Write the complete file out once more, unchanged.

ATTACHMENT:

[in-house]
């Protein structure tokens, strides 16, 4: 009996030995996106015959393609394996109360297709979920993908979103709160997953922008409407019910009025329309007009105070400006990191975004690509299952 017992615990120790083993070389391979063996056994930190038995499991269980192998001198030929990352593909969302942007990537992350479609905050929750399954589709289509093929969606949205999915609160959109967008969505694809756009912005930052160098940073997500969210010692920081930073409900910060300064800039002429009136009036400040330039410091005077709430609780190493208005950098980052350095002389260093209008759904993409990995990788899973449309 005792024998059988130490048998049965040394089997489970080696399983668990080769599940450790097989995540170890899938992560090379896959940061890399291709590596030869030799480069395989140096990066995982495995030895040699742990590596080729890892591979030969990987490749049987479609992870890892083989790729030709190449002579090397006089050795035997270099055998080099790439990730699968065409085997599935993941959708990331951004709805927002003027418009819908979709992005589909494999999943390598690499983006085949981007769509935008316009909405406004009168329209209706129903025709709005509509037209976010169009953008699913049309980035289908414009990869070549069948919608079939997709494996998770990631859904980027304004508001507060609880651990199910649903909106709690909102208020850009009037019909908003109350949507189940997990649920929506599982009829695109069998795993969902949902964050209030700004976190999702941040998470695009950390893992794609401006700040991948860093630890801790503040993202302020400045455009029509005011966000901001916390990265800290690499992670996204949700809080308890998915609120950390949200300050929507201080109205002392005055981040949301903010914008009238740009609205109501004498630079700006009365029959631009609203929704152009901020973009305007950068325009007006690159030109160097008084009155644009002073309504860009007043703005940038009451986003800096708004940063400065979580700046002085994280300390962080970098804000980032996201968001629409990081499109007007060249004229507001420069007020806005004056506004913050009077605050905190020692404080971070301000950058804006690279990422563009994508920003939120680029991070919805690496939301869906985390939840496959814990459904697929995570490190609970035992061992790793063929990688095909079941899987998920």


[in-house]
């Protein structure tokens, strides 16, 4: 009996030995996106015959393609394996109360297709979920993908979103709160997953922008409407019910009025329309007009105070400006990191975004690509299952 017992615990120790083993070389391979063996056994930190038995499991269980192998001198030929990352593909969302942007990537992350479609905050929750399954589709289509093929969606949205999915609160959109967008969505694809756009912005930052160098940073997500969210010692920081930073409900910060300064800039002429009136009036400040330039410091005077709430609780190493208005950098980052350095002389260093209008759904993409990995990788899973449309 005792024998059988130490048998049965040394089997489970080696399983668990080769599940450790097989995540170890899938992560090379896959940061890399291709590596030869030799480069395989140096990066995982495995030895040699742990590596080729890892591979030969990987490749049987479609992870890892083989790729030709190449002579090397006089050795035997270099055998080099790439990730699968065409085997599935993941959708990331951004709805927002003027418009819908979709992005589909494999999943390598690499983006085949981007769509935008316009909405406004009168329209209706129903025709709005509509037209976010169009953008699913049309980035289908414009990869070549069948919608079939997709494996998770990631859904980027304004508001507060609880651990199910649903909106709690909102208020850009009037019909908003109350949507189940997990649920929506599982009829695109069998795993969902949902964050209030700004976190999702941040998470695009950390893992794609401006700040991948860093630890801790503040993202302020400045455009029509005011966000901001916390990265800290690499992670996204949700809080308890998915609120950390949200300050929507201080109205002392005055981040949301903010914008009238740009609205109501004498630079700006009365029959631009609203929704152009901020973009305007950068325009007006690159030109160097008084009155644009002073309504860009007043703005940038009451986003800096708004940063400065979580700046002085994280300390962080970098804000980032996201968001629409990081499109007007060249004229507001420069007020806005004056506004913050009077605050905190020692404080971070301000950058804006690279990422563009994508920003939120680029991070919805690496939301869906985390939840496959814990459904697929995570490190609970035992061992790793063929990688095909079941899987998920």